Three of us had a delightful meal at the Yemenite Cafe on Atlantic between Court and Clinton. After we ordered, our waiter brought a lovely lamb broth for two of us, but noting that our third was vegetarian, he brought her a salad of surprisingly nice greens with a dressing based on their hot relish. It was delicious.
Soon two enormous freshly baked flatbreads showed up. This is the kind of bread that spoils you for commerical pita as it's closer to naan. Our starters and main dishes then arrived together: We had a Yememite-style ful madames which turned out to be mashed up fava (broad beans) in a delectable spice mixture that was quite different from Egyptian-style ful which, although I love it, tends to be a pretty bean-y, one-note affair. Our kidney beans were in a similarly spiced sauce, but whole.
I'll pause here to say that I am ignorant about the history and influences that underlie Yemenite food but I'm fascinated by the fact that it is totally unlike other cuisines of the region (at least as practiced in New York). Frankly, I can't usually tell if the middle eastern restaurant I'm in is of Jordanian or Lebanese or Syrian descent but Yemenite food seems closer to Indian than it does to other Arabian cuisines. Perhaps it is the country's location at the tip of the pennisula...
Back to food: We ordered roast lamb (not on the menu) which turned out to be a great hunk of meaty meat roasted to within an inch of its life (or should I say death). No pink-in-the-middle here. Served with buttered basmati (or other aromatic) rice and a stewed potato. My vegetarian friend ordered "salta" which was a dish of stewed vegetables served in a sizzling-hot pan. Tasty, but dolloped with a strange, watery fenugreek-infused foam that must be very traditional but seemed oddly nouvelle.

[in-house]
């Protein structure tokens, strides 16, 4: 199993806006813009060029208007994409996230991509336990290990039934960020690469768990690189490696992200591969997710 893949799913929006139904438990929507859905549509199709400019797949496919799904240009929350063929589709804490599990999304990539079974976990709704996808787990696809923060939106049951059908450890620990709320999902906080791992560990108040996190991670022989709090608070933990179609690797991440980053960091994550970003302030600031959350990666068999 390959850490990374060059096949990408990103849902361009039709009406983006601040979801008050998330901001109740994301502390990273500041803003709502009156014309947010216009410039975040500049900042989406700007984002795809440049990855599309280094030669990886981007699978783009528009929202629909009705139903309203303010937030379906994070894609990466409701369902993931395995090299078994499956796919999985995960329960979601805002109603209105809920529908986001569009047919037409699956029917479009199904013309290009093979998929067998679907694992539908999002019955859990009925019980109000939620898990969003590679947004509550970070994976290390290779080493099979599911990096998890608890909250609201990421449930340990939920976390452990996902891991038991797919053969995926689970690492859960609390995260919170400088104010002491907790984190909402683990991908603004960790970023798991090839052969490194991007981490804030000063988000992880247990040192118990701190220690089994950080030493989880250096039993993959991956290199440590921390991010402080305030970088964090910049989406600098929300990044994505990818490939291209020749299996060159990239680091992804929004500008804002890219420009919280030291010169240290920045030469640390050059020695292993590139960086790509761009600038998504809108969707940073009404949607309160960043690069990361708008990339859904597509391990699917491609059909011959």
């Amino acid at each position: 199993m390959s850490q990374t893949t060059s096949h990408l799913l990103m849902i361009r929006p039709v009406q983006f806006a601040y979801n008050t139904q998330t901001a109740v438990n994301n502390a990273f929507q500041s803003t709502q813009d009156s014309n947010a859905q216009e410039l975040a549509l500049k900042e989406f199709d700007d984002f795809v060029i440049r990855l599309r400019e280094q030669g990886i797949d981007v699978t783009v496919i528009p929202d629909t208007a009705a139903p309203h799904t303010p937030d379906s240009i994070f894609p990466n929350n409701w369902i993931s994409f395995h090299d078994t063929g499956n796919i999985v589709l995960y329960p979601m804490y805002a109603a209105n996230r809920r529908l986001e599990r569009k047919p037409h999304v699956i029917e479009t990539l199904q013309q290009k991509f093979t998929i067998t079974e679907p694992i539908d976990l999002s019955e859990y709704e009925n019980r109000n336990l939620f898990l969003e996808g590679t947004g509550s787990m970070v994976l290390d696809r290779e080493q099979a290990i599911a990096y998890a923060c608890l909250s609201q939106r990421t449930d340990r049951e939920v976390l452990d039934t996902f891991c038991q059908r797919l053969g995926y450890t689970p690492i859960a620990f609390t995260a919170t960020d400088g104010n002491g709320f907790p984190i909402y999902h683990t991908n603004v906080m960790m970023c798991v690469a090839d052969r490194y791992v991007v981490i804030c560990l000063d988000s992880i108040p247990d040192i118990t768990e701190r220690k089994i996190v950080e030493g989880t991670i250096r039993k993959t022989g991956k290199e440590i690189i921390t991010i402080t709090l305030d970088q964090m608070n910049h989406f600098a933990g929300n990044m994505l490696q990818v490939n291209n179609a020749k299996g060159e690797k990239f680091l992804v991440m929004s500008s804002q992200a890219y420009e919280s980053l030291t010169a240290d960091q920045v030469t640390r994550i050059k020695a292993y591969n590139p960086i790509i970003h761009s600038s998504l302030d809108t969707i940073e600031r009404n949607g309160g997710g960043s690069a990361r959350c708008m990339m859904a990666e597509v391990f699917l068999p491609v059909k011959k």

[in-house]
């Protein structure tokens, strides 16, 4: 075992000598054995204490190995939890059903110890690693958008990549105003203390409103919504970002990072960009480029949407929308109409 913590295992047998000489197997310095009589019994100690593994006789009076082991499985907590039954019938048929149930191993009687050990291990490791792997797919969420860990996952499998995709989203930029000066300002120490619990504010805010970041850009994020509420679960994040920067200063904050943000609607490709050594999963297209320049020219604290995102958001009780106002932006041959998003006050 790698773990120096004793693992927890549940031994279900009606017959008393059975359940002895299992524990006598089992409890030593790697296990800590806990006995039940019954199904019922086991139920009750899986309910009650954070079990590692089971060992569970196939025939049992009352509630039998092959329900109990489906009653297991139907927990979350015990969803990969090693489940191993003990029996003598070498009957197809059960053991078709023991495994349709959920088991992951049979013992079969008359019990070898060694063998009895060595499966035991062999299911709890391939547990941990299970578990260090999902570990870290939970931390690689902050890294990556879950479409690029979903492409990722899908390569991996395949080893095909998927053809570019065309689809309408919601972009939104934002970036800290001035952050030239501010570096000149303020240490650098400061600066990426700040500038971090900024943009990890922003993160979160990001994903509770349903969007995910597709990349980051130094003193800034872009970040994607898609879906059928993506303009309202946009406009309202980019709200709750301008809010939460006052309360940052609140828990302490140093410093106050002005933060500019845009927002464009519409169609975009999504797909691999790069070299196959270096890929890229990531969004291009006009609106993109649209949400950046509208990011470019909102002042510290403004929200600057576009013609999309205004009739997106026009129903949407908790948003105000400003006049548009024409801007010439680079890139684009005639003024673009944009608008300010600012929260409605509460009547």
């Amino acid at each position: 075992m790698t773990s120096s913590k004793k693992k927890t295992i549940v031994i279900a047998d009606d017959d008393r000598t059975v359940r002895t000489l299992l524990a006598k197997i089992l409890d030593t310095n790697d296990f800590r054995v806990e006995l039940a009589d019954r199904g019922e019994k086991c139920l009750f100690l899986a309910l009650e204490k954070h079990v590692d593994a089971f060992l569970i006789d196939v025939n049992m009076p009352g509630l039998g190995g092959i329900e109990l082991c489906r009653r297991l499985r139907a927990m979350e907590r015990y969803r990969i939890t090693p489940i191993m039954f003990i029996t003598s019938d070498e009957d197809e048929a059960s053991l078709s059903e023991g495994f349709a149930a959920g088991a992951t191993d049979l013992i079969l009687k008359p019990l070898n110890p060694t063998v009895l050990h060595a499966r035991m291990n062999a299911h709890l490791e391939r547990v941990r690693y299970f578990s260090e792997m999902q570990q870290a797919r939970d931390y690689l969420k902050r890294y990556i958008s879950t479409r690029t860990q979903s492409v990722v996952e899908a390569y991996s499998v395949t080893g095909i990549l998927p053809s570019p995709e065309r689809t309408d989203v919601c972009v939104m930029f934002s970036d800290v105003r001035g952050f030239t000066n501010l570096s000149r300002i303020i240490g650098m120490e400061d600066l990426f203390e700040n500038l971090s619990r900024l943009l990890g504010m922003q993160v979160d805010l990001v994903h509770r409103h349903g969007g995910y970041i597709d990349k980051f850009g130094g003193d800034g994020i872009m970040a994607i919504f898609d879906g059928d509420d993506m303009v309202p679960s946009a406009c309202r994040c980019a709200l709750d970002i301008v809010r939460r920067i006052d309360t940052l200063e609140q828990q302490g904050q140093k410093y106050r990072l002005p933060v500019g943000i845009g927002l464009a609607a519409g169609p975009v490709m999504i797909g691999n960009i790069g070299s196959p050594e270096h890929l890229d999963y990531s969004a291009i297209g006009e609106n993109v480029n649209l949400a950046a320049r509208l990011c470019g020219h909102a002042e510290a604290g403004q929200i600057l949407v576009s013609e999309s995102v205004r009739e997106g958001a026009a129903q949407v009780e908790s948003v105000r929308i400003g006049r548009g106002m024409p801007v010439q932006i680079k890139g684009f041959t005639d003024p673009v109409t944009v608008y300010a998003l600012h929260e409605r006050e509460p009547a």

The highlight of the meal was a big hot bowl of fattah, strips of bread (this is probably what they do with all the leftover home-baked bread) doused in butter and honey and sprinkled with nigella seeds (often called black sesame seeds). Basically, I wanted to live in this bowl of fattah. It was somewhere between a bread pudding and matzoh brie and was absolutely supernal. Since they brought it along with the other food we certainly weren't going to save it for dessert, but it might have been even better then. I think it would be a great breakfast dish as well.
We did not order the famous Yemenite assid, a big glutinous blob of a dumpling that I've had on earlier occasions and failed to get excited about. But we could have.
My new Arabic motto: Make fattah, not fatwa.
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